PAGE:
Loading ...
Sorry, an error occurred while loading the content.
 

metallic on black

Expand Messages
  • michael babcock | interrobang
    been doing 14 hour days the past couple weeks. coming in late here. metallic on dark stock has been my signature aesthetic for 13 years. now everyone s doing
    Message 1 of 1 , Apr 20, 2006
      been doing 14 hour days the past couple weeks. coming in late here.
      metallic on dark stock has been my signature aesthetic for 13 years.
      now everyone's doing it. but i picked it up from Bruce Licher, so
      hey, nothing new under the sun.

      no, you don't need to lay down anything under a metallic. they are
      all absolutely opaque.

      on the other hand, all other inks except maybe chrome yellow, are
      translucent. they rely on the base paper being a white white, just
      like watercolor paints. the notion that you can use opaque white in
      place of mixing white and get the same color is kinda not right.
      rather than getting a thinned yet still translucent color (as you see
      in a pantone mixing fan) you are creating a tint. and in general,
      those tints tend to be (ugly) pastel colors. think pouring water into
      coffee or milk. yes, the color is still brown, however the nature of
      that brown is altered in a way quite different than adding a clear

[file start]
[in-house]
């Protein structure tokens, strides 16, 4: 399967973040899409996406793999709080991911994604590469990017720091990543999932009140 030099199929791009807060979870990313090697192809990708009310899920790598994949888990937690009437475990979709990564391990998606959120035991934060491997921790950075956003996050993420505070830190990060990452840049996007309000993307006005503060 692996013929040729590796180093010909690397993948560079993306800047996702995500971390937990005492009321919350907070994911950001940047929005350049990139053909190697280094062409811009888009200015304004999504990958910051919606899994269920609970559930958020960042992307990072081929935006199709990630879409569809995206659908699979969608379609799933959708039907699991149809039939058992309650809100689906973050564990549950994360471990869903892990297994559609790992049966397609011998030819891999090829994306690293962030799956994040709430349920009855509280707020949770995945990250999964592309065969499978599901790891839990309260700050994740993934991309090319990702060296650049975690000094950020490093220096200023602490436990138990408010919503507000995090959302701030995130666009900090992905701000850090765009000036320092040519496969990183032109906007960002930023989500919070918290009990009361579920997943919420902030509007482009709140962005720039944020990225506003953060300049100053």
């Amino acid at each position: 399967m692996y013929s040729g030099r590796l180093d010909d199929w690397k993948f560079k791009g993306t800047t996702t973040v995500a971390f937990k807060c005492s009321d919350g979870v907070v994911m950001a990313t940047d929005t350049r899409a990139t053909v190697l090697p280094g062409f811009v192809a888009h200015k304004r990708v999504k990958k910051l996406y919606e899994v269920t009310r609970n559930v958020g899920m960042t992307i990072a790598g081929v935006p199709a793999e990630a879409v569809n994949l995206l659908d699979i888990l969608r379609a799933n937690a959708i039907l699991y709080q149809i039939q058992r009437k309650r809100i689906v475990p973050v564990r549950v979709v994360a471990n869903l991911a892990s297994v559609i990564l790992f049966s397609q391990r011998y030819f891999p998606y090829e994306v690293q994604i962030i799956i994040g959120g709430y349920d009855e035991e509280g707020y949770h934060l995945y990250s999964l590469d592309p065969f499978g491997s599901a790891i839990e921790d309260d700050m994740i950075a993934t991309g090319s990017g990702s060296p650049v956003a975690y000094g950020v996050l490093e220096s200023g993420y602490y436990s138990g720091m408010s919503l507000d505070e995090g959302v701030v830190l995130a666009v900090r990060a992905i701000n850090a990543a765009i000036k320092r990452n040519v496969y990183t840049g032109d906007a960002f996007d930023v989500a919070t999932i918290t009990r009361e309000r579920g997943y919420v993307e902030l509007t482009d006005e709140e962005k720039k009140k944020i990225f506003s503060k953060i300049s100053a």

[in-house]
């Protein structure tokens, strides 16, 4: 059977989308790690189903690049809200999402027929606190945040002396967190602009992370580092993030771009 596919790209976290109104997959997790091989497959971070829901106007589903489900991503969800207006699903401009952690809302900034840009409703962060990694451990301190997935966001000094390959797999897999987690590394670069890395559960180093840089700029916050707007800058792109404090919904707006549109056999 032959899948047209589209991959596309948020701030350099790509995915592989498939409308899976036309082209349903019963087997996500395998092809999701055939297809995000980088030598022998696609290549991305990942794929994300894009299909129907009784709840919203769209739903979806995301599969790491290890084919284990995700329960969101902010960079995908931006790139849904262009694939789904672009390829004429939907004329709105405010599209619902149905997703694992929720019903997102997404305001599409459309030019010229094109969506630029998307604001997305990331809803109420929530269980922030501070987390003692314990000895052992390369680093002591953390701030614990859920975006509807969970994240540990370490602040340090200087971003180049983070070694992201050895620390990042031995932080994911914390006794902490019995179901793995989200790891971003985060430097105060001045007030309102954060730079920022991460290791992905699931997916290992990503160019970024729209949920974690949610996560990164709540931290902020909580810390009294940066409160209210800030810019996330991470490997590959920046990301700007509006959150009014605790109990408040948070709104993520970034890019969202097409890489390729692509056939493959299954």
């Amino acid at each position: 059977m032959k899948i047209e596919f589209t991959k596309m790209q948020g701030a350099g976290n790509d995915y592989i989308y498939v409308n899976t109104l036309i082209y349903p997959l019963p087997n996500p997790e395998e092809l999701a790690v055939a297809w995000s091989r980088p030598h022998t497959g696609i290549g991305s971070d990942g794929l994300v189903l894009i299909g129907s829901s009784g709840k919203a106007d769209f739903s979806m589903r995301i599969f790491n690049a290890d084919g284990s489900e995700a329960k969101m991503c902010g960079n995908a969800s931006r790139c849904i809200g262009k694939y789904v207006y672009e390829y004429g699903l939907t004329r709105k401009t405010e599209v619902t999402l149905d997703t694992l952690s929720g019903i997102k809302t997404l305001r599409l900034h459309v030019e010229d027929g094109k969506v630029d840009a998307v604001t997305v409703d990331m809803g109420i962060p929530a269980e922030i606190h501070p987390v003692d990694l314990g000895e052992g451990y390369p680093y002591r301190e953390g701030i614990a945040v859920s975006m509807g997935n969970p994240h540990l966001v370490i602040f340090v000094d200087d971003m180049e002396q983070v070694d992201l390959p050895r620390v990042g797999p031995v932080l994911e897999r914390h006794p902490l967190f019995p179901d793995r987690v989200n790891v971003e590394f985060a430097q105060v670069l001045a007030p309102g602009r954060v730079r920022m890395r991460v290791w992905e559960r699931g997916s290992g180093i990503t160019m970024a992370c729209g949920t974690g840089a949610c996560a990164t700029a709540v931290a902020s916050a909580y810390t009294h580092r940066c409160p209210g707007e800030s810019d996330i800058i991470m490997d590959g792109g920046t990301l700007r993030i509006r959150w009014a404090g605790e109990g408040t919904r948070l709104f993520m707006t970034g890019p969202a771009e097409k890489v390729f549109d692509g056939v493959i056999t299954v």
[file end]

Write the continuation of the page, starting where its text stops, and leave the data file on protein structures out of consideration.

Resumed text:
modifier.

      what i've often done to make an opaque color tint is to mix a
      translucent pantone with 877 silver. true, you end up with a metallic
      color and that may not be appropriate for all jobs, but it is a way
      to avoid the milky pastel tint that mixing with opaque white creates.

      another issue with running on dark stock is the keeping contrasts.
      e.g. silver on black is very contrasty. copper on brown is less so.
      small type printed in a value too close to the paper base color will
      render it difficult to read. adding colors to 877 (and you'll find
      you need to add more color than you imagine in order to affect a
      meaningful effect) can end up creating a color of less contrast than
      when you started with that bright silver.

      basically, it's a crap shoot, and don't be afraid to experiment.
      you're going to waste ink. that's the price of progress.

      to refer back to Licher, since his signature stock was brown
      chipboard, he did a lot of opaque white first runs, then would lay
      down a color over top after the white dried. that way you avoid the
      pastel problem, but bump into potential registration issues. his work
      traded on a somewhat more rough hewn aesthetic, so it was successful,
      and especially at the time when he was the only player in the game of
      note. hats off to Bruce.

      n.b., as a general rule, attempting to run a large solid area in the
      same pass as small type will be problematic.

      p.s., black on black tends to work better than varnish unless you
      need the dry-back to be glossy.


      > Does that mean one should lay down opaque white before 877 silver
      > as well?
      >
      > Kt
      >

      > Any color that calls for transparent white in a pantone book can be
      > replaced with opaque white-- It looks great with large solid areas
      > on dark papers- the smaller your type gets the gloppier the harder
      > it is to get a crisp line.
      >
      > A clear varnish also looks great on black.
      >


      [Non-text portions of this message have been removed]
    Your message has been successfully submitted and would be delivered to recipients shortly.